Originally published March 22, 2016 at

Charlotte, N.C. — The largest plastics training center in the Southeast United States is significantly expanding its training offerings with some industry-first innovations, thanks to a major equipment upgrade enabled by a local donor.

Polymers Center of Excellence (PCE) in Charlotte, a non-profit organization chartered and funded by the state of North Carolina and the federal government, also recently unveiled two new developments to help the plastics industry grow talent and expertise.

PCE launched an industry-first Manager of Plastics Processing certificate, in conjunction with North Carolina State University. It also has become the first plastics instruction center certified by RJG Inc. of Traverse City, Mich.

With 26,000 square feet of space dedicated to training, a fleet of five injection molding machines, and five instructors, PCE is the largest training facility in the Southeast.

This is made possible by Joe Malasky, president of Asheville, N.C.-based biotech custom molder PolyLinks Inc., who recently donated four Arburg injection molding machines and nine screw-and-barrel assemblies.

The machines include a 270s 27-ton hydraulic press, a 320s 55-ton hydraulic, a 320a 55-ton all-electric, and a 470a 88-ton hybrid electric machine. The screw and barrel assemblies consist of 15mm, 25mm, 30mm for metal injection, and 35mm. “We believed in matching the machine to the tool for precision control,” Malasky said.

In passionate remarks at the center, he said: “On behalf of those that own businesses in plastics, we really appreciate the knowledge you have, the patience you have for teaching people, your exuberance for making this happen. … We really appreciate that. We are happy to support you, and I’m sure there are other ways to support you in the future, sending people, or possibility even some kind of scholarship.”

It’s not the first time Malasky donated machinery for manufacturing education. He told Plastics News that he donates equipment about once a year to local schools, such as surface grinder, high-speed mill, and lift equipment.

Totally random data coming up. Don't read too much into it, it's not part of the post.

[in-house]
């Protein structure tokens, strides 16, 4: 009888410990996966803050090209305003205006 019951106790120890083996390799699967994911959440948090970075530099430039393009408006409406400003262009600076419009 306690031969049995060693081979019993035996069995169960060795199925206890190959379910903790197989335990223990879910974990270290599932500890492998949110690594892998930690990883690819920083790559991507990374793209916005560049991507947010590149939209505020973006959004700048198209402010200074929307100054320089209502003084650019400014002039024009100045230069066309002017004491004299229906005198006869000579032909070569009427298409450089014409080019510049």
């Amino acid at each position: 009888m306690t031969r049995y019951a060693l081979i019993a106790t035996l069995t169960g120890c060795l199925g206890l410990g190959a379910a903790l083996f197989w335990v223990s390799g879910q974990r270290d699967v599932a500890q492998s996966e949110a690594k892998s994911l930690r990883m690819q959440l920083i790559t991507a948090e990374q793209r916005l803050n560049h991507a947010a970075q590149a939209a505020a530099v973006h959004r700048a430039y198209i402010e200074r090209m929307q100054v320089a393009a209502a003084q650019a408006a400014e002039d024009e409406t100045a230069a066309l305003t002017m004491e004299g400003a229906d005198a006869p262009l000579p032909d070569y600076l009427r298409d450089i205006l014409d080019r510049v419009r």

For the bigger donation, he contacted five schools in the area, and “all of them wanted a piece of this machine, that robot.” So he thought of PCE, where all the machinery can be placed in one spot. “We felt like we would do more good there. This could have the biggest impact.”

PCE trains on average 650 students per year at its facility in Charlotte, said training manager Todd Bryant. On top of that, PCE instructors travel to companies to conduct in-plant training. PCE also partners with Paulson Training Programs Inc. to teach Paulson courses throughout the country.

In addition, PCE hosts robot programming and robot automation classes by Wittmann Battenfeld. Its training equipment includes a 3-axis servo Wittmann robot with an all-electric 110-ton EcoPower press with a Unilog B6 controller.

PCE also hosts Century twin-screw compounding seminars.

Right now, PCE has a 75 percent booking rate for the year and aims to get fully booked.

Leveraging the new machines donated by Malasky, PCE is developing a 10-day Capstone class for injection molding that focuses on hands-on problem-solving. It’s “a unique course compared to all the other public training facilities,” Bryant said, adding that the course is expected to launch by the beginning of 2017.

Byrant said the donation has enabled PCE’s expansion of services, “that was a linchpin.”

“We thank you for that. That was a big step for us and really put us to another level,” he said to Malasky.

PCE Executive Director Phil Shoemaker is excited about the new programs and training products. “I think we are onto something with our training.”

PCE defines its mission as to support, maintain and encourage the strength and growth of the polymer industry. Beside training, it also provides laboratory testing services as well as toll compounding with two twin-screw extruders and two single-screw extruders.

Having observed the technical talent deficit in the plastics industry, Malasky has his own thoughts. “People are not thinking that’s a job. They think China has all the jobs or somewhere else,” and instead seek non-manufacturing opportunities.

That has resulted in a talent drain. “We need toolmakers,” Malasky said, “There is a gaping deficit for toolmakers here. We have eight toolmakers with an average age around 57. One of them is 80 years old, fantastic tool maker. … [But] there’s no interest in that craft of toolmaking anymore.”

He believes the root cause is shortsightedness. “The social problem is that we are real shortsighted. How fast can we make the money, and I’ll take that shortest route.

“What happens is kids that are mechanically inclined go to school, learn computer-controlled machinery, then big firms scoop them up and pay them well to run CNC machinery,” he said, “Then they kind of get stuck.” He explains that talented young people could be making more money as a toolmaker in 10 years than a CNC operator. “They are shortsighted a little bit. The industry kind of diverts them into what we call button pushers.”

And the impact can be detrimental and long lasting. “If people are not interested, nobody is going to fund it,” Malasky said, “The local colleges have closed their [mold making] programs. The only thing we have left are some apprenticeships.”

He hopes the training programs that he sponsors will make a difference.

“[The plastics industry] is a great business. It’s a backbone here in the United States … to provide services and products — things that people need. Some of those things are very noble. In our business, we work on everything from the detecting of influenza to breast cancer. And we need people to carry on that torch.”